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Food, Conservation, and Energy Act of 2008 Horticulture and Organic Agriculture Titles

File A1-46
Written November, 2008

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Title X - Horticulture and Organic Agriculture of the 2008 farm bill consists of four subtitles: Horticulture Marketing and Information, Pest and Disease Management, Organic Agriculture, and Miscellaneous.

Please keep in mind these bullets are short descriptions of the various components of the bill and are not intended to be all inclusive.  Further details can be found by reviewing the bill in its entirety or by reviewing notes and analysis conducted by various organizations and/or governmental agencies.  The source for the following bullets is: http://www.ers.usda.gov/FarmBill/2008/Titles/TitleXHorticulture.htm.

Specific programs within these titles include:

  • Specialty crop competitiveness - this is a continuation of the Specialty Crops Competitiveness Act of 2004 which was never funded.  The purpose was to increase the supply of highly nutritious fruits, vegetables, and other specialty crops for American consumers.  Funding was to be distributed through state administered grants.
  • Pest eradication and detection - funds were to be available to states for several programs including Early Plant Pest Detection and Surveillance Improvement Program, Threat Identification and Mitigation Program and Specialty Crop Certification and Risk Management Systems.  Each of these programs was designed to identify early, access risks, and mitigate and/or prevent those risks related to plant pests and diseases.
  • National clean plant network - creates a network to house clean plant material to be used by private nurseries and producers.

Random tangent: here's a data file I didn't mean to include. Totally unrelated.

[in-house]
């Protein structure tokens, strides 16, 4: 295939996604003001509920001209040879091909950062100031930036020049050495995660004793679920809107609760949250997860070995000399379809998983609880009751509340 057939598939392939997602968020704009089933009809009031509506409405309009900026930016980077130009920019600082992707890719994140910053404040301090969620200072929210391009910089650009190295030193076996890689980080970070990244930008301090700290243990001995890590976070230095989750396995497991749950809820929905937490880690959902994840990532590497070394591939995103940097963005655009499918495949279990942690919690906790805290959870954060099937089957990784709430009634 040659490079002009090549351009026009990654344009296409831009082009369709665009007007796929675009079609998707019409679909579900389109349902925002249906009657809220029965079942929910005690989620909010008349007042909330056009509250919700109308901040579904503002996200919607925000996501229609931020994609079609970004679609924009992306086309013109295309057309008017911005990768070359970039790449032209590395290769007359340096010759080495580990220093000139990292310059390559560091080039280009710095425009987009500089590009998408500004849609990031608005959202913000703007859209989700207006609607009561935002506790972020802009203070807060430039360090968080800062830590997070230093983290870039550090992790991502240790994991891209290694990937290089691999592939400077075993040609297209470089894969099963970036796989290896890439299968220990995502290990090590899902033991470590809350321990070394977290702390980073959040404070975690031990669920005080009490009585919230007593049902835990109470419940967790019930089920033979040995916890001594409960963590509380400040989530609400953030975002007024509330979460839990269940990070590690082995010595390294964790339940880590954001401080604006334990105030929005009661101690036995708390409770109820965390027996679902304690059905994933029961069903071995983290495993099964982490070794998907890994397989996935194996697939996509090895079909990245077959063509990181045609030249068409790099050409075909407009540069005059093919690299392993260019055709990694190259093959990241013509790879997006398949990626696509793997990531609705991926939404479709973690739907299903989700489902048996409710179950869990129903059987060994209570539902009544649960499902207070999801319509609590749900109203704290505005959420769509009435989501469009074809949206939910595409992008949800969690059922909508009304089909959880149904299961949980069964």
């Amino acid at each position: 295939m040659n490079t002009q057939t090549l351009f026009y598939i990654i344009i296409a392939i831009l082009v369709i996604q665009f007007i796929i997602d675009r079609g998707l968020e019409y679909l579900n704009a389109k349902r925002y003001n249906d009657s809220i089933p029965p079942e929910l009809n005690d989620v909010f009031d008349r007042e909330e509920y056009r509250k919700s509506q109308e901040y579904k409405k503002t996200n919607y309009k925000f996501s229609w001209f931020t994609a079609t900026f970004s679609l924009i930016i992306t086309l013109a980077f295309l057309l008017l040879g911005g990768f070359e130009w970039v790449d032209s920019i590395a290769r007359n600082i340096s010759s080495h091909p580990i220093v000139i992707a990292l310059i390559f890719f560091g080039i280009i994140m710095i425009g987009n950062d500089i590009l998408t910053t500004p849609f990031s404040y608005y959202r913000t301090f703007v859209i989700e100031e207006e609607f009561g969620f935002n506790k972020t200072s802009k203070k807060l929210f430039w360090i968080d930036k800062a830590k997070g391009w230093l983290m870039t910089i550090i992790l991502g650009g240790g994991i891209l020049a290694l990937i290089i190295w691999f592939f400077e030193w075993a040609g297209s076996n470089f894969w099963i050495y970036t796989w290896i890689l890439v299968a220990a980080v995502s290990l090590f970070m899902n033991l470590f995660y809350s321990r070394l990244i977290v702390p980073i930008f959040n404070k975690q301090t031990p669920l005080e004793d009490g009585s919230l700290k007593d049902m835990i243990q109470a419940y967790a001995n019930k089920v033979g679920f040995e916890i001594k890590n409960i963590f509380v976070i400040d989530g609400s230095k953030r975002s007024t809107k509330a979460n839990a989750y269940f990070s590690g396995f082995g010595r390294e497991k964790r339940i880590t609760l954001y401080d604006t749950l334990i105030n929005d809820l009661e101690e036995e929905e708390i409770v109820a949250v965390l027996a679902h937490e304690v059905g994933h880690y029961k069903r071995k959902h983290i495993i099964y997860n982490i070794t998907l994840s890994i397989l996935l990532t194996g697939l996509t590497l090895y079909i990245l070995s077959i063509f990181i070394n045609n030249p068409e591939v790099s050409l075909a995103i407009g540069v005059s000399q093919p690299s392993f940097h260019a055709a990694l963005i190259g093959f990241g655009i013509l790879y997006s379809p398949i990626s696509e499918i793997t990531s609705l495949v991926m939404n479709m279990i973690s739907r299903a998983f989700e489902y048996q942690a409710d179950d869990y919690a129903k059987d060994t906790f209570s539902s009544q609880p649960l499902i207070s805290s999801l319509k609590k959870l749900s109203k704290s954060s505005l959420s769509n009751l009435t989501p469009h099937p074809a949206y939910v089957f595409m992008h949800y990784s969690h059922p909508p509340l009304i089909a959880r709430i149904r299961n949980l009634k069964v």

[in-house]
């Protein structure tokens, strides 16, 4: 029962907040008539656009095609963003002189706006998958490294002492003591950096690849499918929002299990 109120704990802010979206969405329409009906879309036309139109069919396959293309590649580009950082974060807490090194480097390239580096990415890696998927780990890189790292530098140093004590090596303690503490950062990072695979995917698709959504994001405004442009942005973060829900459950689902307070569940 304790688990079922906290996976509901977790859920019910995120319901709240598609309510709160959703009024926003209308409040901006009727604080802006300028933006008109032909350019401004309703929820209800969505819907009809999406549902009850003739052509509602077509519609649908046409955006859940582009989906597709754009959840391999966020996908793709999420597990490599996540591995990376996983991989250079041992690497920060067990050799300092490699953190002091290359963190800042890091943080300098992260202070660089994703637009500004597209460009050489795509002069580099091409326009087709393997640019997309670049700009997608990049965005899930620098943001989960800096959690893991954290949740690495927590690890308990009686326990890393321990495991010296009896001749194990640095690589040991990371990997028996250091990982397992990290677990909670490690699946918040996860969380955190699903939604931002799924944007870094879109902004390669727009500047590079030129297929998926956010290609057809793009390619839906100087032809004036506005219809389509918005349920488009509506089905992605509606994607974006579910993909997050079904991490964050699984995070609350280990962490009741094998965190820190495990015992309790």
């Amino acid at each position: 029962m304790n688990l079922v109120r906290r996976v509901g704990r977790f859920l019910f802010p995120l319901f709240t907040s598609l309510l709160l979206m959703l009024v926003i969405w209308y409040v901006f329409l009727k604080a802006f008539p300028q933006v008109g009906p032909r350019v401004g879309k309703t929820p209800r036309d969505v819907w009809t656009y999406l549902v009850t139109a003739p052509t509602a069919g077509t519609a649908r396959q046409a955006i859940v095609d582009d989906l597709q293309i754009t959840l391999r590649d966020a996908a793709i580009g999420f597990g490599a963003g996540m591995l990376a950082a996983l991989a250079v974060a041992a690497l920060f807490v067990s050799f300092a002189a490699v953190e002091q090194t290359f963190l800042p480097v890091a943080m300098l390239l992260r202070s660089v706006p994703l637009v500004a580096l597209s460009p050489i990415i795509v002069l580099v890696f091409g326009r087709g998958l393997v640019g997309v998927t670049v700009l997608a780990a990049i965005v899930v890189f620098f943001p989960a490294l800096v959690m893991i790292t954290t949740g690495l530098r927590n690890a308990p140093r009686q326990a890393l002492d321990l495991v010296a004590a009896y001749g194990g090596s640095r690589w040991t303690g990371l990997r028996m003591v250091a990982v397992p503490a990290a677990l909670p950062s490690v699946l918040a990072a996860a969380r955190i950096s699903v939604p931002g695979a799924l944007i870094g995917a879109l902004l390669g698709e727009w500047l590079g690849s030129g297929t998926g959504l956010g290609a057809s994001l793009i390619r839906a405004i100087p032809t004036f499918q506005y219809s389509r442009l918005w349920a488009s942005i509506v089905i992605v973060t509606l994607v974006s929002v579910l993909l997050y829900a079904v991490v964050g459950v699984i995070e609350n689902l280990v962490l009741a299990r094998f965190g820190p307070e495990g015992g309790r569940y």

• Pest and disease revolving loan fund - provides funds to local governments to finance purchases of equipment to monitor, remove, dispose of, and replace infested trees.
  • Food safety education initiatives - establishes program to educate persons involved in the fresh produce industry, and the public, about sanitary handling practices and ways to reduce pathogens in fresh produce.
  • Market news activities (specialty crops) - expands market news activities to provide timely price information on fruits and vegetables.
  • Farmers’ market promotion program - adds an agri-tourism promotion program and requires at least ten percent of funds to be used to support use of electronic benefit transfers from Federal nutrition programs at farmers’ markets.
  • Grants to improve transportation - authorizes grants to improve cost-effectiveness and current transportation deficiencies related to transportation of specialty crops to local, regional, and international markets.
  • Miscellaneous provisions include Clementine marketing order, establishment of marketing board for honey producers, Census of Agriculture to include specialty crop information, Hass Avocado marketing order, and mushroom promotion program.

Specific organic agriculture provisions include:

  • Cost-share assistance for organic certification - maintains federal cost share at 75 percent, but increases cap to $750 per operation.